players in the 42-man cast are
Frances K. Johnson, Ana Lou Fer-
guson, Lauren Gilbert, and Jay Pozz.
Assertions that the Repertory
Players would present a burlesque
of the old melodrama were allayed by
Valentine B. Windt, director, who be-
lieves that "Uncle Tom's Cabin" con-
tains "a wealth of emotion for the
really sincere actor."
Seats for the children's matinee
will not be reserved, according to an-
nouncements. Tickets for all other


Tuesday By Fresh
Air Camnp Childrenl

-Associated Press Photo
John King Ottley, Atlanta banker,
was kidnaped in downtown Atlanta
then cut-talked one of his abductors
and escaped a few hours later near
Suwanee, 30 miles away. A youth was
taken into custody in connection with
the case.'
U. S. Acts To
Control Wave
Of Kidnaping

Five Current Ca
Abduction Pr
Drive On Gangs




(By The Associated Press)
The Federal government threw itsl
power and resources into the searchI
for kidnaped citizens and new legis-
lation was suggested to curb the wavek
of abductions over the country. 1
Four persons, all prominent in
their communities, were missing. Two
were definitely known to have beens
victims of kidnapersand authorities
were searching for the others on the
theory they also were abductors' vic-
tims. A fifth was at his home, re-
leased after seizure by three escaped
The missing were: John J. (Butch)
O'Connell, 24, nephew of prominent
Albany, N. Y. politician. The abduc-
tors asked $250,000 as ransom. Kid-
naped last Friday.
August Luer, aged and invalid1
banker of Alton, Ill. No ransom de-
mand received. Kidnaped Monday
John Factor, Chicago market spec-
ulator, and reputed millionaire. Miss-
ing since July 1 when he reportedly
was abducted bA two carloads of
armed hoodlums. The family said it
had not contacted the kidnapers but
other sources reported ransom de-
mands from $75,000 to $100,000.
Marian Buckley, 18, daughter of a
Cleveland school official. Missing
since July 1, when she left home "to
take a walk." No ransom demand.
Two men are under arrest for ques-
John C. Lyle, Crawfordsville, Ga.
Rural mail carrier, was released
Monday night after being abducted
by a trio of fleeing Georgia convicts.
Federal operatives from the De-
partment of Justice already are
working on the O'Connell and Factor

Eighteen days of fun in the open
air for more than 100 underprivi-
leged youngsters from Ann Arbor
and Detroit depend on the success
of a tag day which the University
of Michigan Fresh Air Camp will
hold in Ann Arbor next Tuesday.
The camp, located on the cool
shores of Patterson Lake, 24 miles
from Ann Arbor, is at present the
home of 114 boys who have been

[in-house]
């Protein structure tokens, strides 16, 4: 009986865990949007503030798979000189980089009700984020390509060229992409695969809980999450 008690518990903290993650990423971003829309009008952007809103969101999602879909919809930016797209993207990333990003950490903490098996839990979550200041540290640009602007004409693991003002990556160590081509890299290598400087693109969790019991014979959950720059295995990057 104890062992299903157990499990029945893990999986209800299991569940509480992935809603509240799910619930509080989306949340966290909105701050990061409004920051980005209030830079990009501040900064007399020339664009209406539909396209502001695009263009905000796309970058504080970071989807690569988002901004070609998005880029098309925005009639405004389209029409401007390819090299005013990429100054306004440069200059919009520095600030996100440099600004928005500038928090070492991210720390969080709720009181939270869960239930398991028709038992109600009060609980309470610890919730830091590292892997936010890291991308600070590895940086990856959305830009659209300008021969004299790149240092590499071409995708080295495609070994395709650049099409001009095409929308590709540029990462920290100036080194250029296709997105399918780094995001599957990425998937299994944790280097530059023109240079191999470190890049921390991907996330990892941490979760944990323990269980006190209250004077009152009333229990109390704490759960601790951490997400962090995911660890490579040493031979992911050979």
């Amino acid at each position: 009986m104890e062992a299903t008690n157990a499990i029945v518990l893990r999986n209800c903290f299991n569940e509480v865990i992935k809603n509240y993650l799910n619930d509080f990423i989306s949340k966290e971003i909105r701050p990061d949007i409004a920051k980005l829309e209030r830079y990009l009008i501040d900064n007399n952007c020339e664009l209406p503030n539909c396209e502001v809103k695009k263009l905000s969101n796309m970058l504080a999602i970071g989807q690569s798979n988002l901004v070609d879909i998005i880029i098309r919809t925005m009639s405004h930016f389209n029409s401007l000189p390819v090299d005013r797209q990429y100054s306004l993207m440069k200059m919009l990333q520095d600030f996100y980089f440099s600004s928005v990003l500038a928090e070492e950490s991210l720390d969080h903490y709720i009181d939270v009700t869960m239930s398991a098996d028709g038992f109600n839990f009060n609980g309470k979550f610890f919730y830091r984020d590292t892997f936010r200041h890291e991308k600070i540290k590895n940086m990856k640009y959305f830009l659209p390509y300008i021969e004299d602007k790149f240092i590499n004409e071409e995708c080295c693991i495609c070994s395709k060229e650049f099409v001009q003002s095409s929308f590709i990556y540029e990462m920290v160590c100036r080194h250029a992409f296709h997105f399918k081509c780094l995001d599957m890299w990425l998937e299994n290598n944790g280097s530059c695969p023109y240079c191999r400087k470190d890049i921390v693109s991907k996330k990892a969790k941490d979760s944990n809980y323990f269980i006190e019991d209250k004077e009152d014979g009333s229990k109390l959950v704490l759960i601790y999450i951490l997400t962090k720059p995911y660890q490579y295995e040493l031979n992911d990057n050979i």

there since July 3. Their vacation
out of doors ends July 20.
On July 24, the camp, which is
sponsored by the Student Christian
Association, will open for a second
term to give another group of boys
an equal opportunity-if the tag day
is successful.
Anyone who doesn't believe that
the Fresh Air Camp does wonders
for the underprivileged youngsters
who are sent there by welfare or-
ganizations will have an opportunity
to "see for himself" next Tuesday
when the entire group will parade
through town prior to the opening
of the tag drive.
While at the camp, the boys be-
sides swimming and. other regular.
play are instructed in nature study
by Lyle Passmore. They learn of
Indian lore-how to make bows and
arrows, how to make a fire by rub-
bing two sticks together-from Dick
Payne. Creative arts are taught by
John Allshouse.
Do the kids like it? Just ask them
when they come to Ann Arbor next
week and-buy a tag!
Made For Trip
Reservations for the University
tour of the Ford Motor Company
plant at River Rouge today already
totaled 33 last night, it was learned
from Prof. Wesley H. Maurer, direc-
tor of the Summer Session Excur-
The number already is sufficient
to fill one bus, and indications are
that it will reach 50 by noon today,
Professor Maurer said. In that case
two buses will be used.
In addition to the buses, a number
of private cars will carry students
to the Ford factory. The excursionI
party will leave here at 1 p. m. and
will return about 5:30 p. m. It will
consist largely of students who were
unable to go on the July 5 tour of the
Ford plant.
Professor Maurer said last night
that Prof. Charles L. Jamison of the
School of Business Administratior
will take an entire class on the trip
Professor Jamison's group will total
about 21.

Governor Downs Measure
Because Of Failure To
Repeal Mill Tax
Total Of Funds Not
Affected By Move
Figure Is $550,000 Less
Than Absolute Minimum
Quoted By Ruthven
LANSING, July 11.--(AP)-Gover-
nor Comstock today vetoed bills ap-
propriating funds for the University
of Michigan and Michigan State
College. His action was not unex-
He explained it was taken because
the Legislature failed to repeal con-
tinuing mill tax appropriations for
the institutions and had the bills
been allowed to stand there would
have been a double appropriation.
The Administrative Board decided
to hold the University to $3,200,000
a year, and the Michigan State Col-
lege to $1,000,000. These were the
amounts granted the institutions in
the bills the Governor vetoed.